The word “Presbyterian” refers to how the Church is governed. A Presbyterian Church does not function as an “Episcopal” or “top down” Church. There are no individuals with the power or authority of bishops in the way that word is used in some churches today. Likewise, the Presbyterian Church does not function as a simple congregational democracy. Most decisions in the life of a local congregation are not made by simple majority at the congregational level. Rather we are led by the church elders who have responsibility for shepherding the flock at Living Church, as well as by other men and women who have been appointed by the elders to serve the church in different leadership positions.
It’s also important to know that, in keeping with the Bible’s idea of the Church as a body, individual Presbyterian congregations share a connection with others Presbyterian churches as part of the Presbyterian Church of Queensland and the Presbyterian Church of Australia.
While our church members do not need to be Presbyterians, our ministers and elders have made promises that they understand the Scriptures in accordance with a Presbyterian framework, and that they will endeavour to assert, maintain and defend this understanding.
A Church who loves Jesus.
We believe the God who created the world has revealed himself to us in Jesus, a real man who lived, died, and was raised from the dead, in the Middle East, almost 2,000 years ago. We believe that this proved that Jesus was the king that the Old Testament promised was coming. We believe that Jesus then ascended up to heaven, and supplied his followers with the Holy Spirit – who works to make followers of Jesus more like him, more like the children of God that humans were created to be. This means we’re Trinitarian – we believe in one God, in three persons – the Father, the Son, and the Holy Spirit. This means we stand in the traditions of the earliest church, as recorded in the Bible and then made official by council meetings who put together things called “creeds,” which outline what Christians believe. All of our members are asked to confess faith in accordance with the gospel of the apostles.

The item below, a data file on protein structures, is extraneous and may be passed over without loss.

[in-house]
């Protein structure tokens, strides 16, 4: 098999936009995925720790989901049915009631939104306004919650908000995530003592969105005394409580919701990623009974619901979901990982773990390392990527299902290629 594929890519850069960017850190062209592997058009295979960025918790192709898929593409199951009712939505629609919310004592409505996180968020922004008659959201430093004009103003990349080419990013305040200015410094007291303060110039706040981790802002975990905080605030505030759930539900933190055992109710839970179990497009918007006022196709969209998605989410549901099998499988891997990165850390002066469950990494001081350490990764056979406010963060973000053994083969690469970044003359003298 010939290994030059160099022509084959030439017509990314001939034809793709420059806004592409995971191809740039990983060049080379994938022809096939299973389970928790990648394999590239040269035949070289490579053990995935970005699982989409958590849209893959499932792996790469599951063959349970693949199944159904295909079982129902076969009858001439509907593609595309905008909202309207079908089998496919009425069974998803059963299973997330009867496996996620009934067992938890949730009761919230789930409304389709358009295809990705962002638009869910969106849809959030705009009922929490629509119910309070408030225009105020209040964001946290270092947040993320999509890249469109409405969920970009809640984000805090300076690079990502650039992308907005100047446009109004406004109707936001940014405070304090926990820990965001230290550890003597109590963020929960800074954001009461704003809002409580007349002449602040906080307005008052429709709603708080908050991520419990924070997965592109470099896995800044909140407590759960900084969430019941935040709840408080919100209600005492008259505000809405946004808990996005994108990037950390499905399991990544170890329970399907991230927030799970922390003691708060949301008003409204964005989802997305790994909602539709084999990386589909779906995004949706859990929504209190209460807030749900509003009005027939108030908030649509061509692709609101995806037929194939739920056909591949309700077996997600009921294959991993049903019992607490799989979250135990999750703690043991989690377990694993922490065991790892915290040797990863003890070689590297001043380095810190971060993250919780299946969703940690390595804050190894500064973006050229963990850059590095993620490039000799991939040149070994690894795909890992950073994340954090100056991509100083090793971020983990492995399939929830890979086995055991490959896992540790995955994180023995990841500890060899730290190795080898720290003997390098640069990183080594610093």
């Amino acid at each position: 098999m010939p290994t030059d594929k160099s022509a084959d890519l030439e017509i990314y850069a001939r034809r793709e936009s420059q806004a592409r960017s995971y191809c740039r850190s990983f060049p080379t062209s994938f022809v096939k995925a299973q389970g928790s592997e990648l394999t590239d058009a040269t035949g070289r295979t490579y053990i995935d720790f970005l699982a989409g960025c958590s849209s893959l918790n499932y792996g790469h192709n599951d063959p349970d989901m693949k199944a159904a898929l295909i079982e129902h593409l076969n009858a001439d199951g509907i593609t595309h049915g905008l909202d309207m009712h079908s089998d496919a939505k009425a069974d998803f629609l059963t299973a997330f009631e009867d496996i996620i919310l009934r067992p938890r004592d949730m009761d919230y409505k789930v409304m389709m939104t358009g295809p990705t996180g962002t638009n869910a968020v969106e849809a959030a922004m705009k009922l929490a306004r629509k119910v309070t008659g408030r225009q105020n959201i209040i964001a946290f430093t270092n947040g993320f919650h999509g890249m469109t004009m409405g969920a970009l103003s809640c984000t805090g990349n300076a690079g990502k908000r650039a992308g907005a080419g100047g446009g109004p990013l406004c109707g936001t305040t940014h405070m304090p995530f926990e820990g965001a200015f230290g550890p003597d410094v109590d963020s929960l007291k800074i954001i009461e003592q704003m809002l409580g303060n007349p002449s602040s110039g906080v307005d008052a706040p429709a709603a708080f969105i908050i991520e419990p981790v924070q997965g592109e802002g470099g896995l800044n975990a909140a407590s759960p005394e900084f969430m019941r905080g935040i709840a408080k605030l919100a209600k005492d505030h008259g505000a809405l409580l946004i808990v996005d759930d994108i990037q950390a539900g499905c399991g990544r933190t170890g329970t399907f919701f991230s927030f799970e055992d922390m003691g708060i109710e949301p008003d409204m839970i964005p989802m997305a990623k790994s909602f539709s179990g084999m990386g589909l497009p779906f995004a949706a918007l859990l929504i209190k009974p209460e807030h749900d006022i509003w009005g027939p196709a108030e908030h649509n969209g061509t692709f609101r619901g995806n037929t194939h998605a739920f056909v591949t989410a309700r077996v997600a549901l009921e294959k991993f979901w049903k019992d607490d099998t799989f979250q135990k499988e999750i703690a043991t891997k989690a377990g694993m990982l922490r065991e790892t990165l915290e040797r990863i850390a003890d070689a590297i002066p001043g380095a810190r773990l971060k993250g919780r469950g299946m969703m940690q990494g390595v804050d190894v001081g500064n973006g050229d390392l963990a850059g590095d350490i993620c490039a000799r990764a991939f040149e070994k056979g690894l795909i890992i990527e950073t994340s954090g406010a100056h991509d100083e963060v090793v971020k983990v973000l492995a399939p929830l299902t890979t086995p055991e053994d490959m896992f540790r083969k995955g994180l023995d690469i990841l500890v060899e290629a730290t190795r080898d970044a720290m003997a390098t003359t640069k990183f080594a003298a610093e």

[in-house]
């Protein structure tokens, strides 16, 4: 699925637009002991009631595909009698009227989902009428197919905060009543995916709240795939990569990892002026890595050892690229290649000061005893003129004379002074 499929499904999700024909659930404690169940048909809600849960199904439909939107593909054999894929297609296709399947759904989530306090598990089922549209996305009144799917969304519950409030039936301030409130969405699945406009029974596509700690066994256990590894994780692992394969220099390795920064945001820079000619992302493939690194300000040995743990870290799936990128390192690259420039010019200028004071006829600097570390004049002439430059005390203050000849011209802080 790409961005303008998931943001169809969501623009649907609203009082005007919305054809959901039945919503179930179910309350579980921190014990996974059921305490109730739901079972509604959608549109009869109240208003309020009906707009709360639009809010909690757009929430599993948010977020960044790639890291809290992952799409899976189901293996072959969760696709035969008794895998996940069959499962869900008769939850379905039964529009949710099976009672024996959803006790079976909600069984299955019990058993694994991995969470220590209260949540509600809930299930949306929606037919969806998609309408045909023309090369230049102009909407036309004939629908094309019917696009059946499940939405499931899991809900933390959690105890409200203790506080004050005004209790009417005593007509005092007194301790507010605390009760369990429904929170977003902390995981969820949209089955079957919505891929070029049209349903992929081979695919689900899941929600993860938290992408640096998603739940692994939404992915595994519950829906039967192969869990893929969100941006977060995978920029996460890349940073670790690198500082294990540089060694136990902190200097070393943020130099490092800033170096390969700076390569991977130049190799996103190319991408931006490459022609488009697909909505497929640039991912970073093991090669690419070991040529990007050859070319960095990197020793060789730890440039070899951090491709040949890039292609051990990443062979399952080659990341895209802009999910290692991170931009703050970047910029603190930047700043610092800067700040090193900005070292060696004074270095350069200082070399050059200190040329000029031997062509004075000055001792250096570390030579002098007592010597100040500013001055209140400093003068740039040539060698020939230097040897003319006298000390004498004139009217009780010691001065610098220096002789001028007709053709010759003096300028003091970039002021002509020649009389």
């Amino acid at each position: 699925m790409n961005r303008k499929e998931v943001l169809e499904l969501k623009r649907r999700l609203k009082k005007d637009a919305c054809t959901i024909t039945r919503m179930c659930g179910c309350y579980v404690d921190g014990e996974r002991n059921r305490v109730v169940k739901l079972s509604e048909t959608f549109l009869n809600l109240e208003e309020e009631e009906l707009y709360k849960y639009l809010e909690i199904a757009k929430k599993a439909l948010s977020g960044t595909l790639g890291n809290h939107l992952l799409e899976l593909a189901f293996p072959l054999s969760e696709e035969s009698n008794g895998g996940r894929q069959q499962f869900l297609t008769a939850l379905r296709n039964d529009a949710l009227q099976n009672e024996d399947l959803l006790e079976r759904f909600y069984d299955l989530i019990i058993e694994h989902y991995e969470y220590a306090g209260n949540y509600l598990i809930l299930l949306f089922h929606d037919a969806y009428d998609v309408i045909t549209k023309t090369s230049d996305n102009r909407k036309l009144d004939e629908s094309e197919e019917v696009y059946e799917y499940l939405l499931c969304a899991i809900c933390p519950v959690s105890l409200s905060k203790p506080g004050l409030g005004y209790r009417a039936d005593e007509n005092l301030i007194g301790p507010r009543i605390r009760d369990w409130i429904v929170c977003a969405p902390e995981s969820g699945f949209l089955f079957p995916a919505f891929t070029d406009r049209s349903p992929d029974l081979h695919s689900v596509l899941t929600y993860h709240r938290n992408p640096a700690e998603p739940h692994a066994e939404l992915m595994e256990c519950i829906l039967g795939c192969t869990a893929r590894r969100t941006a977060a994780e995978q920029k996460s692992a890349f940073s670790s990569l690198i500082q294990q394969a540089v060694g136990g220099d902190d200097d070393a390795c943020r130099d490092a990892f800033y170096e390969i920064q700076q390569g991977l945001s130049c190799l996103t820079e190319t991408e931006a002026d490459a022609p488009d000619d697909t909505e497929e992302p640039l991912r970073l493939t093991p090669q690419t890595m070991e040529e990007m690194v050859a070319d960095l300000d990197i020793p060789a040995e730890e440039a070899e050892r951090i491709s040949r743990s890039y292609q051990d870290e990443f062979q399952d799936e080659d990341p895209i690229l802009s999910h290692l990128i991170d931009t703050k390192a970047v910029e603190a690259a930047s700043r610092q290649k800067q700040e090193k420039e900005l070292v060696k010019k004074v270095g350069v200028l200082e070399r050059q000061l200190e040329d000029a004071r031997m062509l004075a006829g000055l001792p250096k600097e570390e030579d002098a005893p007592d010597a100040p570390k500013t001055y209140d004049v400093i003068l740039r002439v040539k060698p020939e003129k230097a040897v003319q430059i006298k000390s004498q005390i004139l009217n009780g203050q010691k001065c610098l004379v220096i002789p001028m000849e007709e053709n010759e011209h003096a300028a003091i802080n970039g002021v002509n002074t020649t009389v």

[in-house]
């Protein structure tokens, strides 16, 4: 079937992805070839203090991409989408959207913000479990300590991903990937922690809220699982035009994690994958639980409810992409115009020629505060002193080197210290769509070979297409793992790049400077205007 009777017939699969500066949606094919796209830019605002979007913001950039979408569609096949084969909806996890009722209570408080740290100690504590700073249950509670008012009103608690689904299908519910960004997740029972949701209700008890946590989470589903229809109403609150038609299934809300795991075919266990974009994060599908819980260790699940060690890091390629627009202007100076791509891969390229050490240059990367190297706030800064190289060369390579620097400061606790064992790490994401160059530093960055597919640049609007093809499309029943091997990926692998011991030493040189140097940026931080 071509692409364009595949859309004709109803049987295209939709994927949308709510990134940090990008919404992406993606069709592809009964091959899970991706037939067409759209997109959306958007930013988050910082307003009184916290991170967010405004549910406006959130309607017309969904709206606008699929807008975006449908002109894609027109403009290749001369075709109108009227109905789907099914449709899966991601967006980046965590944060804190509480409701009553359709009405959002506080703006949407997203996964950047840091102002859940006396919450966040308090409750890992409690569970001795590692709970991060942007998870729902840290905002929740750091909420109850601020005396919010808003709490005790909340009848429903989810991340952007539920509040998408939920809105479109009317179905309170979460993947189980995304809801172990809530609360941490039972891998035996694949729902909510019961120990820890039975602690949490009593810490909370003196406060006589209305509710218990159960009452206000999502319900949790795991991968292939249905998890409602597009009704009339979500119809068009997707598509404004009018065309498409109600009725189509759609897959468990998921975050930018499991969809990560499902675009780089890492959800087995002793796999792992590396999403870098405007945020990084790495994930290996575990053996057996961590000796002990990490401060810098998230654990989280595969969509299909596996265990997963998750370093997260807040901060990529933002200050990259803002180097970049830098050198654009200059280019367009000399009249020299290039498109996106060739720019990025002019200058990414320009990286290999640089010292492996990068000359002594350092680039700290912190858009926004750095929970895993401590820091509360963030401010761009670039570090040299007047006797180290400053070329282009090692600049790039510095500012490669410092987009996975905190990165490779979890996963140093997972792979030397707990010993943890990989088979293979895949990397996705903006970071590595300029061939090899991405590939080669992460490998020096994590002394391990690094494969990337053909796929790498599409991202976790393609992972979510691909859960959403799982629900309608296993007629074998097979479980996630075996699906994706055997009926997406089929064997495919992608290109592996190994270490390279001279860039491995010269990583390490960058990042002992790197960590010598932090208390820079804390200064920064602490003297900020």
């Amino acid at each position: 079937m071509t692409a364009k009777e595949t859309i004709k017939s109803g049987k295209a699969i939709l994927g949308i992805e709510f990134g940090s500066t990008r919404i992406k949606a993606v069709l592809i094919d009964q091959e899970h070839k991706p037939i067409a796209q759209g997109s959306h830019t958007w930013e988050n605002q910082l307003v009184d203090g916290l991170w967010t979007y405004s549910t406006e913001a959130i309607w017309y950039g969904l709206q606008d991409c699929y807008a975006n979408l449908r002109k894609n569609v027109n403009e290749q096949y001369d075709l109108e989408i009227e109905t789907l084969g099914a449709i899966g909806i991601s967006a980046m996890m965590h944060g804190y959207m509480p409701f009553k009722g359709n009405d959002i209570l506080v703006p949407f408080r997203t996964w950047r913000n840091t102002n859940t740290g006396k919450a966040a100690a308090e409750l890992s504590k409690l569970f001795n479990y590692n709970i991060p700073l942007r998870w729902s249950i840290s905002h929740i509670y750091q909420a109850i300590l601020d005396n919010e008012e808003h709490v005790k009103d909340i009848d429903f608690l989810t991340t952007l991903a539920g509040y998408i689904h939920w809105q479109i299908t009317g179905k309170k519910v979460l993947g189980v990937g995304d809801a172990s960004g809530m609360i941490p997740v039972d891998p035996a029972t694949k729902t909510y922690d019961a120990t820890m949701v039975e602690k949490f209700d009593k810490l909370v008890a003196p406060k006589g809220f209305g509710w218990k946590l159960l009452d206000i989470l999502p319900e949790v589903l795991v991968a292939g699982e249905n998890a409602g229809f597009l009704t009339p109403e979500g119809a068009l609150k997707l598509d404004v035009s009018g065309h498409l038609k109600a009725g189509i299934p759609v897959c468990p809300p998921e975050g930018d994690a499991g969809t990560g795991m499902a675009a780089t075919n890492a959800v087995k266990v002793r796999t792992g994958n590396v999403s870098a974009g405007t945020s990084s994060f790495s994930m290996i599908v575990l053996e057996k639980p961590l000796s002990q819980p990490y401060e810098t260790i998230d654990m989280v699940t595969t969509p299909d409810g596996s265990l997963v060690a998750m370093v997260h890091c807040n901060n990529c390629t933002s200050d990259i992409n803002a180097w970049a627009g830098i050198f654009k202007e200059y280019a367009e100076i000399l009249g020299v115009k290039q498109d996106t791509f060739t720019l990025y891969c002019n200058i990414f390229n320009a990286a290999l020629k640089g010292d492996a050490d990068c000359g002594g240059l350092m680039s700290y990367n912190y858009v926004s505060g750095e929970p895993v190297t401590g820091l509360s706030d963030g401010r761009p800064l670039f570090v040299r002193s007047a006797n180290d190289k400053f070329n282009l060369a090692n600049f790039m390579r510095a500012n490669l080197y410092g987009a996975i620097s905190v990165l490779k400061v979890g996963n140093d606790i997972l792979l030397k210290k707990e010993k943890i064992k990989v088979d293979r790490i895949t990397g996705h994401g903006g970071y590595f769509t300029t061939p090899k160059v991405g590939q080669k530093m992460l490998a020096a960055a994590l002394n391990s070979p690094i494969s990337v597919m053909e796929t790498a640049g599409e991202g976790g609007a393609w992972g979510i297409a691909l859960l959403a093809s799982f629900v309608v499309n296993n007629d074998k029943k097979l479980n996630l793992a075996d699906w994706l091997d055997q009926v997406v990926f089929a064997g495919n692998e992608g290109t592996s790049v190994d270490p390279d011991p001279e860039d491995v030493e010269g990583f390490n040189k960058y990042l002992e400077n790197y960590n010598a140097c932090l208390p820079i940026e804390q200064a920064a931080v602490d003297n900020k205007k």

A Church who loves the Bible.
Because we believe God wants us to know him through Jesus, and we believe the Bible tells us who Jesus is, we love the Bible and think that it is the best way for us to understand who God is. Feelings and emotions are good tools, but the Bible is the ultimate guide. So we want everything we do to be consistent with what the Bible says about Jesus.
A church who loves one another.
We believe that people who follow Jesus become part of God’s family and are called to one another. People in God’s family share a bond born of the Holy Spirit that is the ultimate form of human relationship – it’s deeper than marriage, more important than our own biological family. These things are great, and important, but the ultimate relationship is our relationship with God, and that flows into new relationships with his other children. So we seek to love one another well in all that we do.
We give because God has first given to us. As it says in John 3:16,
For God so loved the world that he gave his one and only Son, that whoever believes in him shall not perish but have eternal life.
More than this, Jesus gave his life as a ransom for us (1 Timothy 2:6)
As we recognise the generosity that God has shown us, we respond by giving generously to the work of God’s kingdom. As it says in 2 Corinthians 9:7 “Each of you should give what you have decided in your heart to give, not reluctantly or under compulsion, for God loves a cheerful giver.”
Some of us have little, some of us have much, but we encourage all to give as they are able for the good of God’s kingdom and the good of our hearts.
Our Finance Manager has access to all bank accounts, but explains the giving process as follows:
I export all the data from our bank accounts and compile it into a giving spreadsheet. In this spreadsheet, each person is given a unique PIN and these pins, not names, are used for analysis purposes. When I send the weekly giving update to senior staff members, I include the number of new givers, but not their names. So in essence, the giving is confidential, rather than anonymous.
Biblical stewardship covers a broad spectrum of topics for discussion: from serving God, to being trustworthy Christians, to helping your neighbour, honouring God with your earthly possessions, and so much more.
What is a steward?
A steward is a person who has been entrusted with, and who manages, another’s resources according to the owner’s vision and values. The gospel calls us to recognize that everything we have is a gift from God (James 1:17) — and that those gifts are to be used for his glory and to further his kingdom.